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When I start backup process I see the following error messages in console

26.10.13 22:21:29,379[937]: Not starting automatic Time Machine backup: System clock is wrong.
26.10.13 22:21:29,380[937]: Backup failed with error 33: 33

But the thing is, that my time is set using NTP and therefore extremely precise.

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Congratulations, you seem to be the only person on the Internet with the "System clock" error message – at least according to Google. What version of OS X do you run? – slhck Oct 26 '13 at 17:01
Where are you backing up to? Perhaps the clock on whatever is hosting your backup (if not a local disk - ie, a NAS or "Time Capsule" or disk hung off your Airport) is not in agreement with your system clock. – Ecnerwal Oct 27 '13 at 22:22

I also experienced this issue and found a fix:

Time Machine is powered by a system utility called backupd. For some reason when I installed the OS, the Created & Modified dates for backupd were set in the future relative to the current date. Before TM runs there are some checks to ensure everything is in order, and if backupd was created in the future relative to the current date, it fails.

I verified this by running the following Terminal command:

stat /System/Library/CoreServices/backupd 

which gave the result:

16777221 11087 -rwxr-xr-x 1 root wheel 0 704064 "Nov  5 15:13:22 2013" "Nov  6 04:54:26 2013" "Nov  6 04:54:26 2013" "Sep 30 07:33:37 2013" 4096 1080 0x20 /System/Library/CoreServices/backupd

(You can also just navigate to backupd in the Finder and use Get Info to look at the date there if you prefer.)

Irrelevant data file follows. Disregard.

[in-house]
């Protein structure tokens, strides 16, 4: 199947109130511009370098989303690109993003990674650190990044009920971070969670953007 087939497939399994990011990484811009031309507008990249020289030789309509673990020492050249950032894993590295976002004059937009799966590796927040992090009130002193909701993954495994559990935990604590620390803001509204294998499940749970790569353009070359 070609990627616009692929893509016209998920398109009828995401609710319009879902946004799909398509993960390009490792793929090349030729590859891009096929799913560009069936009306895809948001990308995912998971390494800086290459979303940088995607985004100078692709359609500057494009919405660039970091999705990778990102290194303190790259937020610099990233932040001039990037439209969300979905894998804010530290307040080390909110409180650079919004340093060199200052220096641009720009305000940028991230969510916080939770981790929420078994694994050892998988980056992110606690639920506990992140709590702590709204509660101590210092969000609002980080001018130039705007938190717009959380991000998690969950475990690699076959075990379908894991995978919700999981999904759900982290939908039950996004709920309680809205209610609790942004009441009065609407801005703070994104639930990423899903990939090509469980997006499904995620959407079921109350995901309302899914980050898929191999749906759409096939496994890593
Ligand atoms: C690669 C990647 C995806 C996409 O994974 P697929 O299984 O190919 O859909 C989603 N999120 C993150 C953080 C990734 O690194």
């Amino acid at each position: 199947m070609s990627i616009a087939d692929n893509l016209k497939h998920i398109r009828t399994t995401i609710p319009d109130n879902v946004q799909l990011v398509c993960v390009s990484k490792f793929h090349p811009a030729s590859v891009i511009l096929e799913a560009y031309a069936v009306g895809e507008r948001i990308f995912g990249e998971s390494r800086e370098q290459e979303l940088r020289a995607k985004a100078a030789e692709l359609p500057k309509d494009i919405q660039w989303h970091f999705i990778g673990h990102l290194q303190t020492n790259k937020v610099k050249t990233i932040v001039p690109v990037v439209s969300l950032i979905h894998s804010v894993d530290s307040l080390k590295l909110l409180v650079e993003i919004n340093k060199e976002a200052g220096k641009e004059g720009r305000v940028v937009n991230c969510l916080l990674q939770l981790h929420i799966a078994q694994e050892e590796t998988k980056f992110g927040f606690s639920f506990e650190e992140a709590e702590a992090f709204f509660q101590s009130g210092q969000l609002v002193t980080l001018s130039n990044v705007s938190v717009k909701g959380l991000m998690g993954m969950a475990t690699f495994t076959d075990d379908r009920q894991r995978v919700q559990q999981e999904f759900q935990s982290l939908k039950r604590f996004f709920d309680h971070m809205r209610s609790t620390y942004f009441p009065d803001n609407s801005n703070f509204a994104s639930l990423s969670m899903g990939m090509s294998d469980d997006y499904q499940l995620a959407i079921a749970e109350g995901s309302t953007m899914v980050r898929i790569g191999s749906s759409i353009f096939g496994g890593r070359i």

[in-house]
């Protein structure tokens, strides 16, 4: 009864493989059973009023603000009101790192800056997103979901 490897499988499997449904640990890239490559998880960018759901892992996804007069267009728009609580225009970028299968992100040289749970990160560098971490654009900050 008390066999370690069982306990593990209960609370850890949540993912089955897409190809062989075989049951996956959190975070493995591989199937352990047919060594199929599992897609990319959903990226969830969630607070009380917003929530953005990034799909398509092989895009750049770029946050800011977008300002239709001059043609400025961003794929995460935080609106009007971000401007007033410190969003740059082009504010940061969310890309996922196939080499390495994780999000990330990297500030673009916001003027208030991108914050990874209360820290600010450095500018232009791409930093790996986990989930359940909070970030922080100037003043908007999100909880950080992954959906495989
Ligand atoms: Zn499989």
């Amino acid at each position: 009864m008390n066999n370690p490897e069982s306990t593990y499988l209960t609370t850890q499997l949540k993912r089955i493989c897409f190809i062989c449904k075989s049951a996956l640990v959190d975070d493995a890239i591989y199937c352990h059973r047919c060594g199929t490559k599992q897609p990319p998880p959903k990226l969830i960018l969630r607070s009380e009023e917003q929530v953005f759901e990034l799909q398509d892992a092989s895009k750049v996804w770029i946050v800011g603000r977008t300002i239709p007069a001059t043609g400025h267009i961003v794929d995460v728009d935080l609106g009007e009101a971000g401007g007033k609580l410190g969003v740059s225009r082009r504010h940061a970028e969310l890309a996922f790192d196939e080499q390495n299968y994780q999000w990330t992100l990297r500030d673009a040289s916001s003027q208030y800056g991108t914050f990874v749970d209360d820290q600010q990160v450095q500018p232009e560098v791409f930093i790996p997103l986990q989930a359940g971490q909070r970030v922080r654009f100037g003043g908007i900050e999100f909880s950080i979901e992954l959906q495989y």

The Nov 5 and Nov 6 dates are the Modified and Created dates. The date at the time I was having the error was Nov 4. Hence why it failed.

We can easily fix this by using the touch command in Terminal. I ran:

sudo touch /System/Library/CoreServices/backupd

which resets the relevant dates to the current time when the command is run, thus fixing the problem.

You can test if it’s working by attempting a TM backup. The date check occurs early in the process, so you’ll know if it’s working when it starts to prepare the backup and mount your drive.

You can also fix this by setting the date on your system ahead of the dates backupd was modified/created but this is a temporary fix and using touch to edit the dates on backupd is better. Alternatively you could just wait until the modified/created dates are in the relative past. i.e. in my case waiting until after Nov 6.

Also posted to here

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Super! Thanks for this solution. Worked a treat. I too had just done a clean install where (for some reason) the installer felt that I was in PDT and not BST, so the time was wrong on backupd. – popey Oct 7 '15 at 1:41

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